1. Once I decided where to place a rock hold I took out the hammer drill and started one hole. The concrete drill bit should go through fairly quickly.
2. Then I would hold up the rock hold I planned to use and use the drill the mark the second screw hole. After that I would take down the rock hold and drill out the second hole.
3. The third step is holding up the rock hold and using the cordless drill to run the Tapcons into place on both screw locations. Out of the 200 screws I installed about a half dozen ended up not working properly. Whether this was due to the hole not drilling right, a manufacturer defect, or a user error, I’m not sure. If the screw did not tighten all the way down and there was still some play in the hold I would undo that install and try again with fresh holes.
4. Once I installed the rock hold I would then test it out by climbing on it and putting all of my weight on it.
5. The final step was to have our 4 year old use the hold and reach out to the next location where we need a hold.
- 100 Rock Climbing Holds: $117
- 225 3/16 2 1/2″ Tapcon Screws: $34
Total Cost: $151
Afterthoughts on Building A Rock Climbing Wall:
Honestly, this was super easy to do. I spent a total of less than 10 hours building this thing. I was originally really worried that attaching to concrete would be super difficult, but it wasn’t. I honestly wish that I had done this years ago. I really like building outside toys for the kids that require them to work their muscles. This is why I built a monkey bar set for them 2 years ago. This came together really well.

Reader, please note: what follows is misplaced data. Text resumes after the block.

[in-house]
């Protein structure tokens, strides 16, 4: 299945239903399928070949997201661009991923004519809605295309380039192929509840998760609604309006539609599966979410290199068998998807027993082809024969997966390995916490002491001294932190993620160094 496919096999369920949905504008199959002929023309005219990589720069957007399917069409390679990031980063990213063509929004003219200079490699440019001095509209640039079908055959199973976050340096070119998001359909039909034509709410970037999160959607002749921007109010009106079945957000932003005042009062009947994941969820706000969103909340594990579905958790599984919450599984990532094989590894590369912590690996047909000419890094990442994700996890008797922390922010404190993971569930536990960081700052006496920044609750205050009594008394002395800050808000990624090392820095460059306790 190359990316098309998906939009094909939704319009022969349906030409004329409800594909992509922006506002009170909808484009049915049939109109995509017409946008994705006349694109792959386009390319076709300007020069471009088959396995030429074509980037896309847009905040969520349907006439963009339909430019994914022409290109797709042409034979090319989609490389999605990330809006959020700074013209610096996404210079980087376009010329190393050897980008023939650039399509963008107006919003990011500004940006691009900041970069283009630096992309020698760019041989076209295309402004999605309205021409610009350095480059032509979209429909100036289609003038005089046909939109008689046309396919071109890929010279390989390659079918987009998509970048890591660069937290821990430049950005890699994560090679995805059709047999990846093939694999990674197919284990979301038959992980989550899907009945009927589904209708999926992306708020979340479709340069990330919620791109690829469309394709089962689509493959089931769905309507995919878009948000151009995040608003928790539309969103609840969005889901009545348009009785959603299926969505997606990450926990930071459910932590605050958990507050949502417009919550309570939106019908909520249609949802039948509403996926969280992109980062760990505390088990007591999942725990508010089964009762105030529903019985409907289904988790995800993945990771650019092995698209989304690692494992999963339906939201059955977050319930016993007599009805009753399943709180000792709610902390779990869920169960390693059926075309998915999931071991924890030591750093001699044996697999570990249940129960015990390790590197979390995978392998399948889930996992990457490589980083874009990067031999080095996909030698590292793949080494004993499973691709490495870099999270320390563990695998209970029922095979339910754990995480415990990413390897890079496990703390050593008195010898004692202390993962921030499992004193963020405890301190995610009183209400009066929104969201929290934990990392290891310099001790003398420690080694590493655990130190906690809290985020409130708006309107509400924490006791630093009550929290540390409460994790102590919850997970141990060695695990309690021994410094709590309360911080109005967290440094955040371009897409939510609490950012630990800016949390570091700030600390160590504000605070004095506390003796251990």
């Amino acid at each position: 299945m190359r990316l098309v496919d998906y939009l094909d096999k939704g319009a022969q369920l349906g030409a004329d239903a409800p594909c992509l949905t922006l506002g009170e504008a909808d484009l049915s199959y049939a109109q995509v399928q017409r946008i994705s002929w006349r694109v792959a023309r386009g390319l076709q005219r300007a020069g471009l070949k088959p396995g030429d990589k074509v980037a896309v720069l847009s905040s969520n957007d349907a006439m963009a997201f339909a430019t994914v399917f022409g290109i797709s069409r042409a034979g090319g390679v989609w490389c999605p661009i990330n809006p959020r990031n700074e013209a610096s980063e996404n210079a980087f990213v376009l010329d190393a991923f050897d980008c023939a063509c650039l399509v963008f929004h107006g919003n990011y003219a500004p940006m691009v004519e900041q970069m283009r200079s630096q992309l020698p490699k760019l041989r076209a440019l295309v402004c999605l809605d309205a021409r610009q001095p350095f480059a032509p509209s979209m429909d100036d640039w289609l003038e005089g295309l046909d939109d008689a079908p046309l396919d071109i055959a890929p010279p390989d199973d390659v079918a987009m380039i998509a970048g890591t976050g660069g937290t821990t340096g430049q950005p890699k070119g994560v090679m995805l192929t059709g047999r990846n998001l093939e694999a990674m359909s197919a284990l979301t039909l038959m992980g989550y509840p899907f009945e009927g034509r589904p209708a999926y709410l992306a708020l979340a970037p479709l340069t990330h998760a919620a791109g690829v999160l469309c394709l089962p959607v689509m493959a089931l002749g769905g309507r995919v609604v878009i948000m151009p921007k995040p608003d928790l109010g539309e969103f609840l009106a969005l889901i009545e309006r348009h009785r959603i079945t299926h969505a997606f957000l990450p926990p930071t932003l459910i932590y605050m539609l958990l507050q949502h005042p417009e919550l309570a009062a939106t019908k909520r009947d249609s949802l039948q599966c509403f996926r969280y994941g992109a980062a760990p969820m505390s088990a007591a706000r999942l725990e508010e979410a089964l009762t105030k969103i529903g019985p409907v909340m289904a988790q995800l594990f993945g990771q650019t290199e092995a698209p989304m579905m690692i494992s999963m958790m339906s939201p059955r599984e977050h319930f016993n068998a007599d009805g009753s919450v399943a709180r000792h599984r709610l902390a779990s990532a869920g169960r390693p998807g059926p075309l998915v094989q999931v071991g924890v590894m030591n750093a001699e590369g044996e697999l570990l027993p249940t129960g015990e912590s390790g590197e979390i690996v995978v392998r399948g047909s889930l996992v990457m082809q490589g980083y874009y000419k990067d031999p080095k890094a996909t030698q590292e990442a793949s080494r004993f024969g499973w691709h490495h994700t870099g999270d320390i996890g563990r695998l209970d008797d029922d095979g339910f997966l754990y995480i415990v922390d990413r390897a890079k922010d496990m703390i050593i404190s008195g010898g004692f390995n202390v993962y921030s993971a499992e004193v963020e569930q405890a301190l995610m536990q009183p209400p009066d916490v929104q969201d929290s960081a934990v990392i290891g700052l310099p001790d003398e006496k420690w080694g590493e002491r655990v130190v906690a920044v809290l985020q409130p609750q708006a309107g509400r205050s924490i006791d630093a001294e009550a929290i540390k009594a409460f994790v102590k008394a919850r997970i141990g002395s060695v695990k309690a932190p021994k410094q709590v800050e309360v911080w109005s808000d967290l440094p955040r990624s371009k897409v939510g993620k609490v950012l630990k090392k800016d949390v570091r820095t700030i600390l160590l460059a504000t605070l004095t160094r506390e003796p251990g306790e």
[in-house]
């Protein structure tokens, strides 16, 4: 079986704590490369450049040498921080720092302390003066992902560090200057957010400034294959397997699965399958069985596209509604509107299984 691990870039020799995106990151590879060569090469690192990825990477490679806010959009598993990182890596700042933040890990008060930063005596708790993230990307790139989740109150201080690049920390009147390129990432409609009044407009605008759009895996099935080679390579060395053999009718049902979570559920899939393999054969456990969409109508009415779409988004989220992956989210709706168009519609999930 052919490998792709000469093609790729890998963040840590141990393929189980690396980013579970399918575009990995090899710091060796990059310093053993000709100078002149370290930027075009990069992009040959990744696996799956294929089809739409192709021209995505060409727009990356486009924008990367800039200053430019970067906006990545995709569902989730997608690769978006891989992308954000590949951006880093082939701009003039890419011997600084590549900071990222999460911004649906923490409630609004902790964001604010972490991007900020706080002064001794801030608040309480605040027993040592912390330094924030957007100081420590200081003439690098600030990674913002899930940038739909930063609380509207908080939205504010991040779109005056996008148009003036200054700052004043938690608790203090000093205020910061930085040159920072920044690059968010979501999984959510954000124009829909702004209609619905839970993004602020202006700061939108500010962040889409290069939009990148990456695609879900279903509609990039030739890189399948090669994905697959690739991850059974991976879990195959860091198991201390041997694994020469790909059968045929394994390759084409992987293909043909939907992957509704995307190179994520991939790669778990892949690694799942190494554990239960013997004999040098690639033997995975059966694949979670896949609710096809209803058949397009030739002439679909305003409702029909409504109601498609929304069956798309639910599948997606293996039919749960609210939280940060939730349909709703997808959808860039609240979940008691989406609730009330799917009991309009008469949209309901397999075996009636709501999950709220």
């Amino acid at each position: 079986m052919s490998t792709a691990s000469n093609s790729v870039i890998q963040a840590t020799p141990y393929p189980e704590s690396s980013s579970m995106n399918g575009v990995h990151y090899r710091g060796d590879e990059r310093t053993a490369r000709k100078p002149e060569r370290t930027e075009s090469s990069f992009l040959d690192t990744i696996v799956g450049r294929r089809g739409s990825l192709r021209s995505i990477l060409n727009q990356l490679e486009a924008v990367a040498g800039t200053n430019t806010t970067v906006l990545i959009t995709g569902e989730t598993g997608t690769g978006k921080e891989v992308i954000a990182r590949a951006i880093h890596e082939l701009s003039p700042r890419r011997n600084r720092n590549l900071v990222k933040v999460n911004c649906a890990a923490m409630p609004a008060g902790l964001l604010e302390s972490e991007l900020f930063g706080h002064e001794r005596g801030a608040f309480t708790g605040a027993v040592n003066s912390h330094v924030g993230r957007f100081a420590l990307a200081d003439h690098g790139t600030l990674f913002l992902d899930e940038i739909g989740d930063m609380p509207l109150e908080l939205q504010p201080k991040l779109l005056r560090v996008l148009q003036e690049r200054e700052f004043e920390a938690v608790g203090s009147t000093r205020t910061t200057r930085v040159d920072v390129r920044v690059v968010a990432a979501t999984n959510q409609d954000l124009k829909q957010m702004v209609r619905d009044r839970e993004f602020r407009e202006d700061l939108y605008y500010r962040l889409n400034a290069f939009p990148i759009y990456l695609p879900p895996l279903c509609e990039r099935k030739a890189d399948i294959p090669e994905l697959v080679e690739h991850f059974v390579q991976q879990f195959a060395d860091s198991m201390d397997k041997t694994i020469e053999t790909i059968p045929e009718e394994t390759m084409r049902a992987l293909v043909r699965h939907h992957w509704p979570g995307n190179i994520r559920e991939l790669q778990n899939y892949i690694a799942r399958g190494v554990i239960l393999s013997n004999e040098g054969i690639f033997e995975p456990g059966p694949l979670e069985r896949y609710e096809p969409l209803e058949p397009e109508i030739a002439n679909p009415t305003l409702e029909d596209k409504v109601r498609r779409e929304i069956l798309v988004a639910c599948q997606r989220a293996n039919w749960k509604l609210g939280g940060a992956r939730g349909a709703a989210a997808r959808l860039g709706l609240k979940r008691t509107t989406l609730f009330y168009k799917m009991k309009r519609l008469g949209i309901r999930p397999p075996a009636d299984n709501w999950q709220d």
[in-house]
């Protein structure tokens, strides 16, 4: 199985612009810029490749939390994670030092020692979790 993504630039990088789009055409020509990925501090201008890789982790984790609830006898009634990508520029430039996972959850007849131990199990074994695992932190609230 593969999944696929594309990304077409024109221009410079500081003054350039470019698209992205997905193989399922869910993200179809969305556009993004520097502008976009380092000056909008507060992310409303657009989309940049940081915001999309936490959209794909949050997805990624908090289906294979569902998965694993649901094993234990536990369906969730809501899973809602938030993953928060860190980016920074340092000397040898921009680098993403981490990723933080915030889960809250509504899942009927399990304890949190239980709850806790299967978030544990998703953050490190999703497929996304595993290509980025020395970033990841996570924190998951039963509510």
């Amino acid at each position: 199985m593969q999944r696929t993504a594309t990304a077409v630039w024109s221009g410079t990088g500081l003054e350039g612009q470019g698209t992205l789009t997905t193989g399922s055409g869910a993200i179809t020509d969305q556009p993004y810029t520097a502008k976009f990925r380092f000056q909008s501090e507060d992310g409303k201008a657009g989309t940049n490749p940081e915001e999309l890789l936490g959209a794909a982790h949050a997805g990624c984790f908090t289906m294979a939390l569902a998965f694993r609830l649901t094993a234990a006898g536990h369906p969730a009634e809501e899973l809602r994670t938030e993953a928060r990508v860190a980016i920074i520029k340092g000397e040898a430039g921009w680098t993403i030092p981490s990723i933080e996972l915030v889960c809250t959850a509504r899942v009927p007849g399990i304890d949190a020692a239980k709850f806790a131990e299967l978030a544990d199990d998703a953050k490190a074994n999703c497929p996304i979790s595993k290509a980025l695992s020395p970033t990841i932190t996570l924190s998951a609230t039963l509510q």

This rock climbing wall has a really nice horizontal run, but what it lacks is a vertical incline. I would like to add one of these on the right side of the wall down the road, most likely it would be either a 4′ or 8′ stretch. I will update this article if and when I add that in. Another addition that I would like to make is a climbing pegboard above the rocks. I would need to attach a 12 foot long 2″ X 12″ with holes pre-drilled. This would have to be at the 9 foot mark to be above the rock holds. I think this would be a really fun addition for me and would be fun and challenging for the kids as they get older.
It was difficult for me to find information about installing rock holds into concrete, because the vast majority of people install them into wood. Because I already had this wall available I was in a great position to turn it into a rock climbing wall. Another really cool option that installing rock holds into concrete presents is installing holds on basement walls. This would primarily work for younger kids due to ceiling height, and could be a lot of fun. I’d put down a couple layers of foam padding on the floor below the installation.
What do you think of this rock climbing wall? Any plans to build one yourself? If you liked this building project check out my new Gaga Ball pit.